Tagged: sklar

Martin J. Sklar – Capitalism and Socialism in the Emergence of Modern America: The Formative Era, 1890s-1916

I.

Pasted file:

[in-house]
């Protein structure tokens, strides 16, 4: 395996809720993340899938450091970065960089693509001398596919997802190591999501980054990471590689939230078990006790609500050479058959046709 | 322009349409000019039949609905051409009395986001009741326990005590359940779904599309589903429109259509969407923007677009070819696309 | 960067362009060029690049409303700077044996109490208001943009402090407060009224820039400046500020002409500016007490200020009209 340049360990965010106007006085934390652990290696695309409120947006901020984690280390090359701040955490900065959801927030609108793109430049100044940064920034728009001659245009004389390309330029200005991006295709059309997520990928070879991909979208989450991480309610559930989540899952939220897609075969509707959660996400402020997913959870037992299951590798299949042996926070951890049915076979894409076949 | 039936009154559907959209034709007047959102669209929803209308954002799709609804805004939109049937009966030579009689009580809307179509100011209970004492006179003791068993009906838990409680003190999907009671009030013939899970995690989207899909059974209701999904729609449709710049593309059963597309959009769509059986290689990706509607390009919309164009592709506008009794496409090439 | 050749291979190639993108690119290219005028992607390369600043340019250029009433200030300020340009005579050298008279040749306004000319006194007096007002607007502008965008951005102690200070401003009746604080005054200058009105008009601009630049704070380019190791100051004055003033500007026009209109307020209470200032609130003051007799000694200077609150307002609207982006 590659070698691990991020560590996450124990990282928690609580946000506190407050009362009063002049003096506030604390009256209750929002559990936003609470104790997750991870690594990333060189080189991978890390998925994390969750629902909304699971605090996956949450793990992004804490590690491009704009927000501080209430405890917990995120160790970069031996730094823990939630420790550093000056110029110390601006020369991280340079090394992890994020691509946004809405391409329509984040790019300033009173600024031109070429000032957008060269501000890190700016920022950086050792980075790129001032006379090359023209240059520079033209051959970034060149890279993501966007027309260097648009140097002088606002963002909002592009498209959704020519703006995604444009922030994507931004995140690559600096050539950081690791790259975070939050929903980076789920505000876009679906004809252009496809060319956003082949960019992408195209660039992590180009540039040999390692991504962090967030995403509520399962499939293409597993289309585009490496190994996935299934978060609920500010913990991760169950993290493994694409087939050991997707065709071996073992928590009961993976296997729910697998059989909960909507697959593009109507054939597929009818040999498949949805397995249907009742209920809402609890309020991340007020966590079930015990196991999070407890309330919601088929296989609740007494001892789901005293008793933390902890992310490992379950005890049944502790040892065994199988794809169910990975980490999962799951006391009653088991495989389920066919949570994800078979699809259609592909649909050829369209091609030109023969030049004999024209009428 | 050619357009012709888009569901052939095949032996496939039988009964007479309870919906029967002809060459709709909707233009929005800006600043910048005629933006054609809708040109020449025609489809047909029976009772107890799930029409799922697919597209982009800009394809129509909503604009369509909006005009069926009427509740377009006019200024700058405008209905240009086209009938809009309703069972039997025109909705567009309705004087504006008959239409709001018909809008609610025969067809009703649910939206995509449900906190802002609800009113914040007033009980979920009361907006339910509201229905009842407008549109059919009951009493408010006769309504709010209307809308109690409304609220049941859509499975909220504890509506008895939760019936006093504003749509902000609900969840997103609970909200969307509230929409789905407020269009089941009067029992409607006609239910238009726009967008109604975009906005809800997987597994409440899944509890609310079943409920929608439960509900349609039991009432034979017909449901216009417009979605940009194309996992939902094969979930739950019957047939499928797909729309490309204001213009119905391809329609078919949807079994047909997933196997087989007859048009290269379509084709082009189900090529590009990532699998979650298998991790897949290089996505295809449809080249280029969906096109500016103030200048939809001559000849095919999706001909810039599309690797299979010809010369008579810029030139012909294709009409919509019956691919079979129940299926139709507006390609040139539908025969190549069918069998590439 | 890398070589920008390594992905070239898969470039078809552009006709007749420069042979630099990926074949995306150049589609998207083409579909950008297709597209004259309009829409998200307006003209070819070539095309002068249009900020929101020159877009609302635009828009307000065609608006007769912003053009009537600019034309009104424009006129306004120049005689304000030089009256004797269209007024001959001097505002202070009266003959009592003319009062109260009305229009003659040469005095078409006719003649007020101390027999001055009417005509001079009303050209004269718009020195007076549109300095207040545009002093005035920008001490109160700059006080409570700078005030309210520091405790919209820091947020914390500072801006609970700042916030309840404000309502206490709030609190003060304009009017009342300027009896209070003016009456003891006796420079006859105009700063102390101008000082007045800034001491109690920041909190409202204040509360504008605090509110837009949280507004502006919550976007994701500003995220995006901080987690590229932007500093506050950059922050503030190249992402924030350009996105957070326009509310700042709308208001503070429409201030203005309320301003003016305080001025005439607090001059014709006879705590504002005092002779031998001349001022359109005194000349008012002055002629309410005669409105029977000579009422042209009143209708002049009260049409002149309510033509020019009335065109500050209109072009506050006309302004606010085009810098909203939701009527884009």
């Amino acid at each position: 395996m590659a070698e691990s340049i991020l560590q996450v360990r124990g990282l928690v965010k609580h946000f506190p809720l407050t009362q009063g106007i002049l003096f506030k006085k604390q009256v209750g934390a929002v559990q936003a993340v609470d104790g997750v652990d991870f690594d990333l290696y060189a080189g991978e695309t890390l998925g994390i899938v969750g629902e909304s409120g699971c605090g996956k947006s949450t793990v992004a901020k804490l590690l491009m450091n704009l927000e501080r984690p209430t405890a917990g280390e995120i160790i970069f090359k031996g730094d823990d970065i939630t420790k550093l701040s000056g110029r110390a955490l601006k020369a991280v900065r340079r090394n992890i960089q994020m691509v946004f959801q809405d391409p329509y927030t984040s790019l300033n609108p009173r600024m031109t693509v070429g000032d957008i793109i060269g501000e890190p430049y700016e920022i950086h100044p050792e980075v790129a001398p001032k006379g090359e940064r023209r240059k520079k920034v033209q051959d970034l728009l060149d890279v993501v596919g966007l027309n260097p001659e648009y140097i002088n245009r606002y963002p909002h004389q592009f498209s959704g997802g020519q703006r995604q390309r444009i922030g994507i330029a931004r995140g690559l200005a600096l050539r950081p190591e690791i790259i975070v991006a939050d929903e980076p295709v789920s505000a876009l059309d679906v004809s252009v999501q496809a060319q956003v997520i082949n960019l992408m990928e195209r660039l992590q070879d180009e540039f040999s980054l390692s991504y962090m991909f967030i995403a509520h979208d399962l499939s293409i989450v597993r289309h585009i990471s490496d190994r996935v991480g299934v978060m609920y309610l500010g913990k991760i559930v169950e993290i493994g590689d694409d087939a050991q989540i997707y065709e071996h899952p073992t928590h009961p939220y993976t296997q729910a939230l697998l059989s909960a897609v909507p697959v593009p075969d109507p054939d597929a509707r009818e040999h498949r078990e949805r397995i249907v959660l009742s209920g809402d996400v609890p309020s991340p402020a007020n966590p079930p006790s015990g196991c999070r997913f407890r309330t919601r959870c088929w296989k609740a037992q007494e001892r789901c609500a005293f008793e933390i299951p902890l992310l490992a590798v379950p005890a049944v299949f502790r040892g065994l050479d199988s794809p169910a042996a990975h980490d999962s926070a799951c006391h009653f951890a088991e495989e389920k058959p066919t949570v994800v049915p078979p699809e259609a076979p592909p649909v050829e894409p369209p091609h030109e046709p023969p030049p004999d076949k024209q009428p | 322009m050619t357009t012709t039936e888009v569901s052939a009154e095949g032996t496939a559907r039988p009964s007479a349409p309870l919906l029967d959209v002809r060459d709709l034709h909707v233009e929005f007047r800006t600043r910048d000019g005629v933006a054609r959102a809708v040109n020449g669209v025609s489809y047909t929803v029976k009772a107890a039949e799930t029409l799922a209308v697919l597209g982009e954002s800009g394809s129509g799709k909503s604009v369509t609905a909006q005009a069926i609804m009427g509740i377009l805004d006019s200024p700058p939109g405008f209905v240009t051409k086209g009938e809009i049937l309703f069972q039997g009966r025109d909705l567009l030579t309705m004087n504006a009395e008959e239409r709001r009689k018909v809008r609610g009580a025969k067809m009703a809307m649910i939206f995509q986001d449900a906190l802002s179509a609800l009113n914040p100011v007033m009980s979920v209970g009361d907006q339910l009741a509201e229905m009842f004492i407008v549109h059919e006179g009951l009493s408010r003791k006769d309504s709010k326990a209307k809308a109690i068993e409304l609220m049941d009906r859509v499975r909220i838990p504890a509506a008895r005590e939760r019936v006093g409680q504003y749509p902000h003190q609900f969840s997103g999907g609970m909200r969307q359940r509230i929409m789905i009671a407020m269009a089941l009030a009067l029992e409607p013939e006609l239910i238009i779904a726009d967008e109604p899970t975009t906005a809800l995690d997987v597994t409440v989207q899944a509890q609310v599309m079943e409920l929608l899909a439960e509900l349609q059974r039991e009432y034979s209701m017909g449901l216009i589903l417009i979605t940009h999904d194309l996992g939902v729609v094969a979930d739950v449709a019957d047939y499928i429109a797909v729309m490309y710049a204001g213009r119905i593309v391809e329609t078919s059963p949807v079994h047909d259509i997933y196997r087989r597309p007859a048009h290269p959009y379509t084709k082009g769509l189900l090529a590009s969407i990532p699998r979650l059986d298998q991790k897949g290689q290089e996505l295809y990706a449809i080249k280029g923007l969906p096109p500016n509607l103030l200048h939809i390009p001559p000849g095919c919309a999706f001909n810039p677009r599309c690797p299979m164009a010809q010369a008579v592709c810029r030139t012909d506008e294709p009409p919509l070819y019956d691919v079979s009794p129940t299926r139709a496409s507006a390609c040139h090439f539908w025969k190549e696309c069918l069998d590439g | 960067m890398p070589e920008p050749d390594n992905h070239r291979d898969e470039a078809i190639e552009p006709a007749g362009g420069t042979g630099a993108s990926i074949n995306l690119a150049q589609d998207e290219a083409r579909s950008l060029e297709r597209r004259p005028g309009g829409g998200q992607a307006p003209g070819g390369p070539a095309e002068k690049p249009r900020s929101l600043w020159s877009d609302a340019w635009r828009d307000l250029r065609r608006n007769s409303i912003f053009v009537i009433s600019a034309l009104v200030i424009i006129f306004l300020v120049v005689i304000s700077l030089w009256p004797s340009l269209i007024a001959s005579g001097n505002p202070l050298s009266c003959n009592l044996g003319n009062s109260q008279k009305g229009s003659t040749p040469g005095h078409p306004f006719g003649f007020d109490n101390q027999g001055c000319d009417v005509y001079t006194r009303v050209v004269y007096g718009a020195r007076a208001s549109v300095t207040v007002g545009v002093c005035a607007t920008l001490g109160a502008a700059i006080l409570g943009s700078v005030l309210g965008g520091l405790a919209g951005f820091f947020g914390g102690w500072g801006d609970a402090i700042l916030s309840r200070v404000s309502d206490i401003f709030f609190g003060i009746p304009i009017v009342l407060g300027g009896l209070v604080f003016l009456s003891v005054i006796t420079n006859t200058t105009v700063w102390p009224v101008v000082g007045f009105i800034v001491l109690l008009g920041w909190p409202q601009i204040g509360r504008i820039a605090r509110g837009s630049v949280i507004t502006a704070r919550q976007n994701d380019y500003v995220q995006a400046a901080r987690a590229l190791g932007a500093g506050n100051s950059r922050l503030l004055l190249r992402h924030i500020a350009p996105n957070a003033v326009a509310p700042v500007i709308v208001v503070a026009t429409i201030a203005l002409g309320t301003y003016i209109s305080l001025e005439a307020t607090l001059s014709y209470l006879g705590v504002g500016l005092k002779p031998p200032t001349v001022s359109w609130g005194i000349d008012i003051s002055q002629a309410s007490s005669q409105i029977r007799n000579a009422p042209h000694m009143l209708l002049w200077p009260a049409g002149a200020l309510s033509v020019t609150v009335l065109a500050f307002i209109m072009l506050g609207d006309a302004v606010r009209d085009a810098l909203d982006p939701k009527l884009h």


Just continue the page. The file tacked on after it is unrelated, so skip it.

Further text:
To some large extent, the best of the past few decades’ business history may be characterized as the social, organizational, and economic history of the business firm, of the enterprise, relatively narrowly conceived.1 More recently, the task increasingly recognized as on the agenda by the leading scholars is to make it more broadly conceived, that is, to relate the evolving shape of enterprise to that of society, or at least to broader forces or trends shaping society.2 This work may be thought of as involving a marriage of the invaluable business history emanating from such institutional scholars as A. D. H. Kaplan, Edith T. Penrose, Alfred D. Chandler, Jr., and his younger colleagues, on the one hand, and on the other, the venerable older sociological-economic history emanating from such scholars as John R. Commons, Thorstein Veblen, Joseph A. Schumpeter, Peter F. Drucker, Adolf A. Berle, Gardiner C. Means, Thomas Cochran, Louis Hacker, Edward Kirkland, and John K. Galbraith. Among the latter, Berle and Galbraith, and most persistently and incisively Drucker, in the mid- to late-20th century, have led in bringing together the two bodies of work, yielding rich and fruitful concepts, perspectives, and paths of research. To those of us who knew his lectures or seminar work, and have read his writings with care, William A. Williams’s significant and lasting contribution resides in large part in his pioneering efforts along these matrimonial lines in interpreting United States political-economic history.3 Continue reading